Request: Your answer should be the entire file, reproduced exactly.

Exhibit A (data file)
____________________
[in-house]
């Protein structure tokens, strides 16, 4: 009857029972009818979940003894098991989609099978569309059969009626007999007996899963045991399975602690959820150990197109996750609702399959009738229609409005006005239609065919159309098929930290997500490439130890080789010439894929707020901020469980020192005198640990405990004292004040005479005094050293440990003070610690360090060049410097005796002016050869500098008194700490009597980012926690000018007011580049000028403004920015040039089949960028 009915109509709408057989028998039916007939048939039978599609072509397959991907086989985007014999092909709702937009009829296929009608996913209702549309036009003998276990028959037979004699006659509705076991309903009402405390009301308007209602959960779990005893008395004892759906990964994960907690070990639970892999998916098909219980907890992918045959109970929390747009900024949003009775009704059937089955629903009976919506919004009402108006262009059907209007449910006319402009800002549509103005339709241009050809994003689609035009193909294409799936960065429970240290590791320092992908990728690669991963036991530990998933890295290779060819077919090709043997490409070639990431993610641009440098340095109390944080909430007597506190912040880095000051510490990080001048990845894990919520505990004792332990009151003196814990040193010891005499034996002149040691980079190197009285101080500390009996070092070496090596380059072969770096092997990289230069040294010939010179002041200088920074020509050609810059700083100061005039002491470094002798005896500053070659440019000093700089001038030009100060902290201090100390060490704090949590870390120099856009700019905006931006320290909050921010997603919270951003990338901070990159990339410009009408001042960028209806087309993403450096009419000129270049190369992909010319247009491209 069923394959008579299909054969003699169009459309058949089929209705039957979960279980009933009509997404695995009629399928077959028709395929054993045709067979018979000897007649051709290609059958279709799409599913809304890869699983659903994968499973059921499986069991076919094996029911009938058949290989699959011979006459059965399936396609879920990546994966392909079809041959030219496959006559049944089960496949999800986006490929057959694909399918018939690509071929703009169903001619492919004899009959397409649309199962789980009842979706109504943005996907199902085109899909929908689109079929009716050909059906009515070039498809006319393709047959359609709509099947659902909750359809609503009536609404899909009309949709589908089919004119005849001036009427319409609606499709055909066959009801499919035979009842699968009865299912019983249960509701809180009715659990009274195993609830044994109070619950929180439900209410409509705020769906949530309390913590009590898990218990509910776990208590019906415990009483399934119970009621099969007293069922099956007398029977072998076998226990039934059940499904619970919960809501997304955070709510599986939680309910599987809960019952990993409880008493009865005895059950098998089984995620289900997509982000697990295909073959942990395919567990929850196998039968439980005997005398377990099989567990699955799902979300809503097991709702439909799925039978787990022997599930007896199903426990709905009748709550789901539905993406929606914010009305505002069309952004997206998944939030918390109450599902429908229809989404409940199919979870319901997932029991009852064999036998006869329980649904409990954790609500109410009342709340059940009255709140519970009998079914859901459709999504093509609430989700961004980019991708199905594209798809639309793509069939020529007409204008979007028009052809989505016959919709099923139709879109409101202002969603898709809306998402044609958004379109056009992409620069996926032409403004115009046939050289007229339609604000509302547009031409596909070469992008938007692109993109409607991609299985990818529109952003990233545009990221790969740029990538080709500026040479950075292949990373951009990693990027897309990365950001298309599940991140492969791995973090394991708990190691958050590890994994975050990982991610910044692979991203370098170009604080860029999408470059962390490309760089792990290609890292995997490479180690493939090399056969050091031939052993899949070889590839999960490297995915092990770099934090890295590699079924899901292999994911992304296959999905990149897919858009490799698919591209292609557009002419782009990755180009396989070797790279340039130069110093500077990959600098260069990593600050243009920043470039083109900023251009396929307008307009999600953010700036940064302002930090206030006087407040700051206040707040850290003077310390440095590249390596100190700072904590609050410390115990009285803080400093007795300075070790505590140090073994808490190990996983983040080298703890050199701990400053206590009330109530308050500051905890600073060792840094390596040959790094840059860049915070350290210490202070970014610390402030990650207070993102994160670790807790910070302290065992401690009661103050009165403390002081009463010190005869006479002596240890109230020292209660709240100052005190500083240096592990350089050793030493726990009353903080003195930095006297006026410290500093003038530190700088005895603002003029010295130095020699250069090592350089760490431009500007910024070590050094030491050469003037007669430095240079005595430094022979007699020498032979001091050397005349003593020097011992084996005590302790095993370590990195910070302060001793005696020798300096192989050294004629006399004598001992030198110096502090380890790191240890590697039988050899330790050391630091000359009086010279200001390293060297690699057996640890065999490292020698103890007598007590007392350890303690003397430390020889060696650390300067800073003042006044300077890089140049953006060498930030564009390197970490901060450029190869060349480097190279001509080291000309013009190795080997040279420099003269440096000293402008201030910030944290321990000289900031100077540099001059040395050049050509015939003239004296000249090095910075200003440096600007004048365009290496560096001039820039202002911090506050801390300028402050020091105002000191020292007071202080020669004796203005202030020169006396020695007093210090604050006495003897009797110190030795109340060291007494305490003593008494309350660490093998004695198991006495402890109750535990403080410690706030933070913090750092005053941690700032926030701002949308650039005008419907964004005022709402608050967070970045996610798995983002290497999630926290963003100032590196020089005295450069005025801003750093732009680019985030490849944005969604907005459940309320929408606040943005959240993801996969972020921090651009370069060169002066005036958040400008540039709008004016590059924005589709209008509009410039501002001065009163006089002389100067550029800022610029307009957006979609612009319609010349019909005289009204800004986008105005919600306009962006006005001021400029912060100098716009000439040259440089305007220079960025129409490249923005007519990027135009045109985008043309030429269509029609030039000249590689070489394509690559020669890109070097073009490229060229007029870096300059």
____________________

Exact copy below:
[in-house]
């Protein structure tokens, strides 16, 4: 009857029972009818979940003894098991989609099978569309059969009626007999007996899963045991399975602690959820150990197109996750609702399959009738229609409005006005239609065919159309098929930290997500490439130890080789010439894929707020901020469980020192005198640990405990004292004040005479005094050293440990003070610690360090060049410097005796002016050869500098008194700490009597980012926690000018007011580049000028403004920015040039089949960028 009915109509709408057989028998039916007939048939039978599609072509397959991907086989985007014999092909709702937009009829296929009608996913209702549309036009003998276990028959037979004699006659509705076991309903009402405390009301308007209602959960779990005893008395004892759906990964994960907690070990639970892999998916098909219980907890992918045959109970929390747009900024949003009775009704059937089955629903009976919506919004009402108006262009059907209007449910006319402009800002549509103005339709241009050809994003689609035009193909294409799936960065429970240290590791320092992908990728690669991963036991530990998933890295290779060819077919090709043997490409070639990431993610641009440098340095109390944080909430007597506190912040880095000051510490990080001048990845894990919520505990004792332990009151003196814990040193010891005499034996002149040691980079190197009285101080500390009996070092070496090596380059072969770096092997990289230069040294010939010179002041200088920074020509050609810059700083100061005039002491470094002798005896500053070659440019000093700089001038030009100060902290201090100390060490704090949590870390120099856009700019905006931006320290909050921010997603919270951003990338901070990159990339410009009408001042960028209806087309993403450096009419000129270049190369992909010319247009491209 069923394959008579299909054969003699169009459309058949089929209705039957979960279980009933009509997404695995009629399928077959028709395929054993045709067979018979000897007649051709290609059958279709799409599913809304890869699983659903994968499973059921499986069991076919094996029911009938058949290989699959011979006459059965399936396609879920990546994966392909079809041959030219496959006559049944089960496949999800986006490929057959694909399918018939690509071929703009169903001619492919004899009959397409649309199962789980009842979706109504943005996907199902085109899909929908689109079929009716050909059906009515070039498809006319393709047959359609709509099947659902909750359809609503009536609404899909009309949709589908089919004119005849001036009427319409609606499709055909066959009801499919035979009842699968009865299912019983249960509701809180009715659990009274195993609830044994109070619950929180439900209410409509705020769906949530309390913590009590898990218990509910776990208590019906415990009483399934119970009621099969007293069922099956007398029977072998076998226990039934059940499904619970919960809501997304955070709510599986939680309910599987809960019952990993409880008493009865005895059950098998089984995620289900997509982000697990295909073959942990395919567990929850196998039968439980005997005398377990099989567990699955799902979300809503097991709702439909799925039978787990022997599930007896199903426990709905009748709550789901539905993406929606914010009305505002069309952004997206998944939030918390109450599902429908229809989404409940199919979870319901997932029991009852064999036998006869329980649904409990954790609500109410009342709340059940009255709140519970009998079914859901459709999504093509609430989700961004980019991708199905594209798809639309793509069939020529007409204008979007028009052809989505016959919709099923139709879109409101202002969603898709809306998402044609958004379109056009992409620069996926032409403004115009046939050289007229339609604000509302547009031409596909070469992008938007692109993109409607991609299985990818529109952003990233545009990221790969740029990538080709500026040479950075292949990373951009990693990027897309990365950001298309599940991140492969791995973090394991708990190691958050590890994994975050990982991610910044692979991203370098170009604080860029999408470059962390490309760089792990290609890292995997490479180690493939090399056969050091031939052993899949070889590839999960490297995915092990770099934090890295590699079924899901292999994911992304296959999905990149897919858009490799698919591209292609557009002419782009990755180009396989070797790279340039130069110093500077990959600098260069990593600050243009920043470039083109900023251009396929307008307009999600953010700036940064302002930090206030006087407040700051206040707040850290003077310390440095590249390596100190700072904590609050410390115990009285803080400093007795300075070790505590140090073994808490190990996983983040080298703890050199701990400053206590009330109530308050500051905890600073060792840094390596040959790094840059860049915070350290210490202070970014610390402030990650207070993102994160670790807790910070302290065992401690009661103050009165403390002081009463010190005869006479002596240890109230020292209660709240100052005190500083240096592990350089050793030493726990009353903080003195930095006297006026410290500093003038530190700088005895603002003029010295130095020699250069090592350089760490431009500007910024070590050094030491050469003037007669430095240079005595430094022979007699020498032979001091050397005349003593020097011992084996005590302790095993370590990195910070302060001793005696020798300096192989050294004629006399004598001992030198110096502090380890790191240890590697039988050899330790050391630091000359009086010279200001390293060297690699057996640890065999490292020698103890007598007590007392350890303690003397430390020889060696650390300067800073003042006044300077890089140049953006060498930030564009390197970490901060450029190869060349480097190279001509080291000309013009190795080997040279420099003269440096000293402008201030910030944290321990000289900031100077540099001059040395050049050509015939003239004296000249090095910075200003440096600007004048365009290496560096001039820039202002911090506050801390300028402050020091105002000191020292007071202080020669004796203005202030020169006396020695007093210090604050006495003897009797110190030795109340060291007494305490003593008494309350660490093998004695198991006495402890109750535990403080410690706030933070913090750092005053941690700032926030701002949308650039005008419907964004005022709402608050967070970045996610798995983002290497999630926290963003100032590196020089005295450069005025801003750093732009680019985030490849944005969604907005459940309320929408606040943005959240993801996969972020921090651009370069060169002066005036958040400008540039709008004016590059924005589709209008509009410039501002001065009163006089002389100067550029800022610029307009957006979609612009319609010349019909005289009204800004986008105005919600306009962006006005001021400029912060100098716009000439040259440089305007220079960025129409490249923005007519990027135009045109985008043309030429269509029609030039000249590689070489394509690559020669890109070097073009490229060229007029870096300059």